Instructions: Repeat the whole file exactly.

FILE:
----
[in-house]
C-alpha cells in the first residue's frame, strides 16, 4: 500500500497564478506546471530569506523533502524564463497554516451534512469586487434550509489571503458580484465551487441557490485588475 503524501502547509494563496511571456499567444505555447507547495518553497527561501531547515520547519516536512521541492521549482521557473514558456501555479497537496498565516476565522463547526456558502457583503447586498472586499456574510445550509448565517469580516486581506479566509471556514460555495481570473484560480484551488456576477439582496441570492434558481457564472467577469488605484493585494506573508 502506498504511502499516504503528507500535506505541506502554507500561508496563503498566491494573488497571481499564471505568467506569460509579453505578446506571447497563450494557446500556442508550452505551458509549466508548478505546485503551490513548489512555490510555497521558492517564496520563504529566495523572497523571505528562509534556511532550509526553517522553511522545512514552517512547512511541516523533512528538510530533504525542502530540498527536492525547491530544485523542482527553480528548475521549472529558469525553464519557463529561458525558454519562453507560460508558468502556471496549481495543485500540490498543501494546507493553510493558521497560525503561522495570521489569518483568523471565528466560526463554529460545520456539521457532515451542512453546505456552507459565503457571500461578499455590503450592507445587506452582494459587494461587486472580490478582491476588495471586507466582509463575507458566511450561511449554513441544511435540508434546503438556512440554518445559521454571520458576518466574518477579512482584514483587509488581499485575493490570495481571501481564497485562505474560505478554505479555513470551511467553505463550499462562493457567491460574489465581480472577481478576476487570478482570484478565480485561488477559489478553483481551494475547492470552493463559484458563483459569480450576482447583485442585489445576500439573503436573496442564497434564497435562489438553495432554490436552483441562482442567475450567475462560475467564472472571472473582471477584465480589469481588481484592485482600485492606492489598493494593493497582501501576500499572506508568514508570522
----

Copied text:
[in-house]
C-alpha cells in the first residue's frame, strides 16, 4: 500500500497564478506546471530569506523533502524564463497554516451534512469586487434550509489571503458580484465551487441557490485588475 503524501502547509494563496511571456499567444505555447507547495518553497527561501531547515520547519516536512521541492521549482521557473514558456501555479497537496498565516476565522463547526456558502457583503447586498472586499456574510445550509448565517469580516486581506479566509471556514460555495481570473484560480484551488456576477439582496441570492434558481457564472467577469488605484493585494506573508 502506498504511502499516504503528507500535506505541506502554507500561508496563503498566491494573488497571481499564471505568467506569460509579453505578446506571447497563450494557446500556442508550452505551458509549466508548478505546485503551490513548489512555490510555497521558492517564496520563504529566495523572497523571505528562509534556511532550509526553517522553511522545512514552517512547512511541516523533512528538510530533504525542502530540498527536492525547491530544485523542482527553480528548475521549472529558469525553464519557463529561458525558454519562453507560460508558468502556471496549481495543485500540490498543501494546507493553510493558521497560525503561522495570521489569518483568523471565528466560526463554529460545520456539521457532515451542512453546505456552507459565503457571500461578499455590503450592507445587506452582494459587494461587486472580490478582491476588495471586507466582509463575507458566511450561511449554513441544511435540508434546503438556512440554518445559521454571520458576518466574518477579512482584514483587509488581499485575493490570495481571501481564497485562505474560505478554505479555513470551511467553505463550499462562493457567491460574489465581480472577481478576476487570478482570484478565480485561488477559489478553483481551494475547492470552493463559484458563483459569480450576482447583485442585489445576500439573503436573496442564497434564497435562489438553495432554490436552483441562482442567475450567475462560475467564472472571472473582471477584465480589469481588481484592485482600485492606492489598493494593493497582501501576500499572506508568514508570522